McLeroy expects to continue along that path, just to pick up momentum. He says there’s “huge opportunity” in Texas. And even north into Virginia. “Grow more in Illinois,” McLeroy adds. “We’re on the border of going back into Ohio. We were in Ohio once before. … We were even thinking about possibly growing in the Washington, D.C. area.”
Zach McLeroy and Tony Townley have spent the past 30 years guiding Zaxby’s into the 907-unit brand it is today.
The COVID-19 backdrop won’t slow Zaxby’s. Its heavy drive-thru footprint and ability to serve off-premises occasions has led to what McLeroy believes will be “one of the biggest years we’ve ever had.” Transactions are up about 25 percent, year-over-year.
“There’s a lot of vacant real estate. There’s been a lot of closed restaurants that unfortunately did not have drive thrus and could not sustain that type of loss,” he says. “And then you look at retail, the amount of retail that’s closed. There’s a lot of vacancy in strip centers that I think we’ll be looking at. And we feel like it’s an opportune time to grow because COVID really, in one respect, has been really good to our brand.”
Additionally, a new alliance for loyalty was born out of pandemic habits. It’s a dynamic unfurling across foodservice. Instead of discovery leading the dining-out decision-making process, customers are leaning on familiarity and trust, and rotating brands that can offer a frictionless, safe experience. “There’s a greater opportunity to impress those guests who may have never experienced a Zaxby’s and then build more loyalty with the guests you have,” McLeroy says. “And you do that by being more efficient, being more accurate, making sure the product is the best it can possibly be for the guest we have.”
Online ordering increased three-fold for Zaxby’s during COVID. Delivery is fueling possibility, too. All of it makes the idea of dropping into a fresh market a less daunting one. Simply, the competitive set and challenge changed. The fact Zaxby’s offers delivery and drive thru alone, while many others don’t, McLeroy says, will generate awareness.
Goldman Sachs was more than content to allow McLeroy to lead Zaxby’s next phase. It is mandating him, however, to put together a board where they’ll hold seats. “So I guess for the first time it’s almost like I have a boss that I have to answer to,” he says.
Goldman Sachs’ particular expertise includes digital platforms and strategic growth. McLeroy says there’s even been early talk about taking Zaxby’s international long-term.
“One major thing that I focused on as we met with these groups—I told them our brand is based on relationships. It’s not just about the food that we serve. We’re about so much more than that,” he says. “We’re about opportunity. We’re about people.”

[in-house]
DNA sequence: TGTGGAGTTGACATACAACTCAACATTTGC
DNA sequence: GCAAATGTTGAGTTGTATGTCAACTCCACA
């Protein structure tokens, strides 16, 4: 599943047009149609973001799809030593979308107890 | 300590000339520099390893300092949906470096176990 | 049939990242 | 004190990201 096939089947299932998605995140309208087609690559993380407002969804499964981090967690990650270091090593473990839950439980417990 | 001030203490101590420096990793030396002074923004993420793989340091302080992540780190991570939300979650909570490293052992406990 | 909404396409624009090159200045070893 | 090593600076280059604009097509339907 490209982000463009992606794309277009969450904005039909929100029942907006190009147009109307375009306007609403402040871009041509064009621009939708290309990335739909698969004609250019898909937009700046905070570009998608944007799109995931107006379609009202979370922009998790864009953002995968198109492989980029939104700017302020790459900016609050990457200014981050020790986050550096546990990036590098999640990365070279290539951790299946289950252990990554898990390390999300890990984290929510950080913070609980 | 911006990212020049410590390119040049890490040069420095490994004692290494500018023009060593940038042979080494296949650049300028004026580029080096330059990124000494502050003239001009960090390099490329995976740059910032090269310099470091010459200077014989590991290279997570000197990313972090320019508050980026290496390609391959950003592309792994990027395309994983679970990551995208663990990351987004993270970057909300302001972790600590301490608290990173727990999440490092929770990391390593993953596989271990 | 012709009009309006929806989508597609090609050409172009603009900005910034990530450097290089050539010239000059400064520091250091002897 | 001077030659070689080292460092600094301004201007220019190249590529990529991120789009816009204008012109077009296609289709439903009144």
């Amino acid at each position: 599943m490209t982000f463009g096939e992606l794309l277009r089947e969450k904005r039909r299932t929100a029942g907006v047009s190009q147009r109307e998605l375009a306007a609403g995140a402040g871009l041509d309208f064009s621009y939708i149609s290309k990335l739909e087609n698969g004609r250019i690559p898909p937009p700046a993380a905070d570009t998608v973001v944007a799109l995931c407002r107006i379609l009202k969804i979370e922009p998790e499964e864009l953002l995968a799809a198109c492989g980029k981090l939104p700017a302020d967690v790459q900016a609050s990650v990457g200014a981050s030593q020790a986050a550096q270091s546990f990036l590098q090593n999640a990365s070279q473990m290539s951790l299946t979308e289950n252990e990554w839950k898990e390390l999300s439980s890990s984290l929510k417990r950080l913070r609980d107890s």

McLeroy told Goldman Sachs this angle had to remain. Zaxby’s doesn’t want to spark growth and leave its past behind. Namely, this means growing with mom-and-pop-type franchisees as well as “sophisticated operators from other brands,” he says.
“A real focus on culture and treating people right, and giving back to the communities we serve,” he says.
Zaxby’s carried buzz into the deal. Building off the noisiest fast-food story of 2019, when Popeyes challenged Chick-fil-A on Twitter and spawned a chicken sandwich gold rush, Zaxby’s itself dove into the battle in late October with a “Signature Sandwich” that comes with Zax Sauce or Spicy Zax Sauce and touts size as a differentiator.
It also introduced new uniforms and continues to work on a more efficient kitchen and design so it can prepare for take-off. Labor and recruiting, McLeroy says, is “a challenge in every single market.”
“We just can’t hire enough people,” he says.
Zaxby’s will try to counter the hurdle with more efficient stores, an appealing vibe (new uniforms), and visible career ladders, including an operating program where employees can take over a store if they prove themselves.
In the early days of COVID, Zaxby’s offered franchisees royalty relief and continues to do so over seven-week periods. It allowed operators to stop paying national ad fund, too. Ultimately, Zaxby’s gave back about $7 million that it would have typically earned in royalties and fees.
All of its stores as a result, however, are still open and have business, McLeroy says. “Still have their employees intact,” he says. “And it’s proven to be a great year for the entire brand. Everybody is doing very, very well.”